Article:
Weak snowpack structure observed on W-N-E aspects where the Solstice Rain Crust (SRC) is thinner. SW-S-SE aspects seemed to have better stability, especially at higher elevations.
The Christmas night storm ended around 1400 on the afternoon of the 26th. Low lying clouds started clearing for the remainder of the day, and the 27th was a cold, clear, and relatively calm day at 7000'. Surface hoar had started to grow on the snow surface the evening of the 26th and continued for the next several days .
|1||Within the past week||
West facing Lower East Fork
|D2||SS||I-New/Old Interface||6"||N-Natural||Start zone slope angle 38degrees.|
|2||Within the past week||
lower east fork
|D2||SS||I-New/Old Interface||6"||N-Natural||very similar characteristics to the other adjacent avalanche. Both had steep convex rollovers just above the crown.|
My guess is that these ran during the peak intensity of the Christmas night storm. Bed surface was the Solstice Rain Crust, and the depth of the avalanche would have consisted of all of the snow since the Rain Event ended. There was about 3-4" of new snow on the debris
At elevations below 8,000', on WNW through N through East aspects, we generally found a weak snowpack structure with consistent Propagation Saw Tests showing the likelihood of propagating cracks if a failure was initiated at the facet crust sandwich that is buried about 30" (70cm) from the surface. At elevations above 7,000', the slab that is present above this facet crust sandwich was mostly 1F hardness. At elevations below 7,000', the slab was not as cohesive, and had a hand hardness of 4F. Other tests confirmed our weak snowpack as columns would fall apart even before we finished cutting them. (see recent video observation). We used the information gathered from just walking around in boots to tell us where the weak snow was. When we sank up to our waists, we knew we were in a weak snowpack. Where we were not wallowing, we felt the stability was better as our weight was supported by the thicker SRC (mostly on SW-S-SE aspects above 7,000'). Surface hoar was observed around treeline and in drainage bottoms. By the afternoon of the 28th, a melt freeze crust had formed on exposed terrain of solar aspects.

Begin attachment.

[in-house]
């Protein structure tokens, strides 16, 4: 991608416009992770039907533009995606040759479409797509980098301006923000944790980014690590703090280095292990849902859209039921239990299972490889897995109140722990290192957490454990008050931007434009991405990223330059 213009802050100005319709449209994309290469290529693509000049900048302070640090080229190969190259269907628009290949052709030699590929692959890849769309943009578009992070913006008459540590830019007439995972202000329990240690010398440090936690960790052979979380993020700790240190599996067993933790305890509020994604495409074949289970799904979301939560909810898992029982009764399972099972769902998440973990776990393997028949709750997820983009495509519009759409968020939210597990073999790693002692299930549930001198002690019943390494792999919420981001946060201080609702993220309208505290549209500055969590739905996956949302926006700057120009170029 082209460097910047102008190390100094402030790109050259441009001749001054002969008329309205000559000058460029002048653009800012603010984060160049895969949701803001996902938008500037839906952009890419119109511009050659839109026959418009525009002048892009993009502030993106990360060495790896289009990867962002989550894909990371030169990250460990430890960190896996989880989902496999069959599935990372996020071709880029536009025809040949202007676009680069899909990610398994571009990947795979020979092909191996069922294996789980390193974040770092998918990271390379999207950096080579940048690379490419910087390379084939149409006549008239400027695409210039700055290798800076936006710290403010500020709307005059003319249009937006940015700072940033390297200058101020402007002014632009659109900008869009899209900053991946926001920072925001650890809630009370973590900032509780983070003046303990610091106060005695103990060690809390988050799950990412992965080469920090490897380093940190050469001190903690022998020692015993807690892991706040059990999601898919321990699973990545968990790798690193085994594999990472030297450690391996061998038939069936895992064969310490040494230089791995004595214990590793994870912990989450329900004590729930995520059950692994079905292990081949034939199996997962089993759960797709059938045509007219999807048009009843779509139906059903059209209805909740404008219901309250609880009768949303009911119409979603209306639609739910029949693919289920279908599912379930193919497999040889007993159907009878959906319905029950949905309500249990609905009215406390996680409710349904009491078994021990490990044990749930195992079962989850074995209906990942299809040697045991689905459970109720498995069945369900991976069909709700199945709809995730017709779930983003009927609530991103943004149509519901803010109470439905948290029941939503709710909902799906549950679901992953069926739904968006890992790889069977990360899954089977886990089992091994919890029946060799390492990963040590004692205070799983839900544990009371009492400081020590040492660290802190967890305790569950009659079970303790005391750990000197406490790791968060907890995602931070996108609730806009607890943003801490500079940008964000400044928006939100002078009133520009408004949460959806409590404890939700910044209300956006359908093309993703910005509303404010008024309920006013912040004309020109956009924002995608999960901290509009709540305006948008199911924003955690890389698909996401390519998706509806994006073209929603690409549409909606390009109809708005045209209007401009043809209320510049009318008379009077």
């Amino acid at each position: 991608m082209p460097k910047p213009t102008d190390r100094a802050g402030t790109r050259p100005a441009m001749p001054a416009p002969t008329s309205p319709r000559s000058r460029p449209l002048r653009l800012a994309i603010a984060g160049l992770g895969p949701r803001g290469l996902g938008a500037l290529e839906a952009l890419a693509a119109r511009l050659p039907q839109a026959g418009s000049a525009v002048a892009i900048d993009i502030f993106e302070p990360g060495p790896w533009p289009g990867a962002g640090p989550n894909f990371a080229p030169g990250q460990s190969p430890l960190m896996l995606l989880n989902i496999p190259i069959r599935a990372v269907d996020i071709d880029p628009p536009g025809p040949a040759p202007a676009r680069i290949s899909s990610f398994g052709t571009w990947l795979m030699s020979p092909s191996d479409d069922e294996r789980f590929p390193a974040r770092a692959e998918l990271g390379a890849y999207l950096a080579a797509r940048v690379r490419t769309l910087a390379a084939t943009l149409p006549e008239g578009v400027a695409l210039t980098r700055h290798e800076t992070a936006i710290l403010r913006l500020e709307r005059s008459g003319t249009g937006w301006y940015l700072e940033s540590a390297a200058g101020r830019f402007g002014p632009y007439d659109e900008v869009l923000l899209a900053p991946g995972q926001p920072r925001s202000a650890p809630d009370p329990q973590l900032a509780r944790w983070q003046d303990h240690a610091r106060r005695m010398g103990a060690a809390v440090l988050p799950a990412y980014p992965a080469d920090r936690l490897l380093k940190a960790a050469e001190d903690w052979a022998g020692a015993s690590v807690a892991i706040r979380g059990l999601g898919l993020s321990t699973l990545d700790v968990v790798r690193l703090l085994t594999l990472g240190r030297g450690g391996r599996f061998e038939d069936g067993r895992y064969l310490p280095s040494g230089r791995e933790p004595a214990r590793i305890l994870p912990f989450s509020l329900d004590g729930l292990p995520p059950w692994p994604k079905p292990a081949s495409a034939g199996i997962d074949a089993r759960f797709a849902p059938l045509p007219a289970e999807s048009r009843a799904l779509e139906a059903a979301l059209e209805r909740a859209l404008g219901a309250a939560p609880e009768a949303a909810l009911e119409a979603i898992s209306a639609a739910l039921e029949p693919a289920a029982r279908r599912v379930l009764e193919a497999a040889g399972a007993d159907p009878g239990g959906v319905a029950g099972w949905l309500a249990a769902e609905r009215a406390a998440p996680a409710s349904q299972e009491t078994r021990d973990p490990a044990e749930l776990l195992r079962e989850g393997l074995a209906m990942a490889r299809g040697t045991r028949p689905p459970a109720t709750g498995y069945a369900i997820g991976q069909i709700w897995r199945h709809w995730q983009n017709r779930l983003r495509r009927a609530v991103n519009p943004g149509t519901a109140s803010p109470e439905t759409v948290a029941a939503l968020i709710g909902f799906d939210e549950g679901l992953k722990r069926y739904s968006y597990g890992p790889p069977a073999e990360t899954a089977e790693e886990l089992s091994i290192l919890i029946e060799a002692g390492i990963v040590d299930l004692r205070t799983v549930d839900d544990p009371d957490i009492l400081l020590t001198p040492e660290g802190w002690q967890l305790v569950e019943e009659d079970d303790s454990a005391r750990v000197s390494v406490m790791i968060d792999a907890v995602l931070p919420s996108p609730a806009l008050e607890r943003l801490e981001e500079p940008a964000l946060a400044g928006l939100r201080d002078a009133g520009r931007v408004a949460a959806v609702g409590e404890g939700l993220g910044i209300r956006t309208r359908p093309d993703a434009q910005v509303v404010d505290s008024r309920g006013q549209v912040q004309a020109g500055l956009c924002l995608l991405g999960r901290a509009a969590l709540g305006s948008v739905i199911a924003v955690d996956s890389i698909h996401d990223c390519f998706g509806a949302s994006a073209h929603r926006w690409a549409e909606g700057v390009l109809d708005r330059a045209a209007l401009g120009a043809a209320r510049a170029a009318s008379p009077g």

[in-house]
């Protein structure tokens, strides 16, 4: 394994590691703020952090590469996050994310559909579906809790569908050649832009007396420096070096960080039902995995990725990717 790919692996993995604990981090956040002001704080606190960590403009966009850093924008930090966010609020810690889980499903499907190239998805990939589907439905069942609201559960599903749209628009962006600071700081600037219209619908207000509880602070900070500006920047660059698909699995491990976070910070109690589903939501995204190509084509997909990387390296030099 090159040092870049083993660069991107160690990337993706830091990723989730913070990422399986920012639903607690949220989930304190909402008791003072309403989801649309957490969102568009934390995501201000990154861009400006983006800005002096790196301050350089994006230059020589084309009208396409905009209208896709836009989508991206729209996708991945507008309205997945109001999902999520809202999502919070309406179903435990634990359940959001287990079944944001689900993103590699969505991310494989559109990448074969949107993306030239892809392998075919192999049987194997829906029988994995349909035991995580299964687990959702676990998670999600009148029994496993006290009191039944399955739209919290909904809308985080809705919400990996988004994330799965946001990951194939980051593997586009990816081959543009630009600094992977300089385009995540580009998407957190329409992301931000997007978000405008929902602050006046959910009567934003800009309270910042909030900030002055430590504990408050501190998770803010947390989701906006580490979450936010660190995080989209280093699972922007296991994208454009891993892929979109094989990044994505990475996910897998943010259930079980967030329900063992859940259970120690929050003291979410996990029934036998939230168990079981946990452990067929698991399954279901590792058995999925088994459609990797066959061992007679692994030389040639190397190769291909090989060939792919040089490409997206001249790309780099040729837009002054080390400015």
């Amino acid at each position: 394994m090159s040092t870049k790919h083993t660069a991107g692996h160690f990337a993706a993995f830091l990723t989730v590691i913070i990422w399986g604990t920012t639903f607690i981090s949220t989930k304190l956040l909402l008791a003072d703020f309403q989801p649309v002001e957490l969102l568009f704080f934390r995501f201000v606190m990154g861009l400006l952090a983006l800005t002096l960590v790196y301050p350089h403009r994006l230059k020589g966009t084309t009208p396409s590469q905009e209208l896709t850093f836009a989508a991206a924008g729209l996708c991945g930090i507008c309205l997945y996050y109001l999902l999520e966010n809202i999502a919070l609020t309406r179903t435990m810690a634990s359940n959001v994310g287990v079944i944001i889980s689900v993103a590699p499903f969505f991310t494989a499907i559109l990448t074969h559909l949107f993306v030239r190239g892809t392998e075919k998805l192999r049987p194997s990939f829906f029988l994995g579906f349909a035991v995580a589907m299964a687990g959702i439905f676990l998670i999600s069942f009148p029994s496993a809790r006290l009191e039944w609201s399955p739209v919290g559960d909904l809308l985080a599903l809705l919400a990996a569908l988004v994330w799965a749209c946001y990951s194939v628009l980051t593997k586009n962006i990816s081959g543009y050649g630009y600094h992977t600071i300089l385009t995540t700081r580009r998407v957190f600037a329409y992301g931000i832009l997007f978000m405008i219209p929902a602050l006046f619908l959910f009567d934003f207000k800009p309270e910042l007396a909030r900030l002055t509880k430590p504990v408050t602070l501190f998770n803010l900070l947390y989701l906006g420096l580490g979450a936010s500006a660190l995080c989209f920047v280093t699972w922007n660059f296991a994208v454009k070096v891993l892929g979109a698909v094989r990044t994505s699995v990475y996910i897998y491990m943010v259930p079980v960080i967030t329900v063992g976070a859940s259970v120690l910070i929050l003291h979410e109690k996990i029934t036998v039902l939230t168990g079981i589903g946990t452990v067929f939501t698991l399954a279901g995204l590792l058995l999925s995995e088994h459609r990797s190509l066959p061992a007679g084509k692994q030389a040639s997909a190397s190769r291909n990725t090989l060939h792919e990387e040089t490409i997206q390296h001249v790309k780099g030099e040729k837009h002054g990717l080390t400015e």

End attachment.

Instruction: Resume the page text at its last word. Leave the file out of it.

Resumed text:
Assessment Mindset. We did not venture onto any slopes steeper than 30 degrees that were on the Northerly half of the compass. We utilized ridgelines and sub ridges slopes for ascents, and avoided terrain traps. There was really good riding on lower angle southerly facing slopes that had a supportive SRC.Close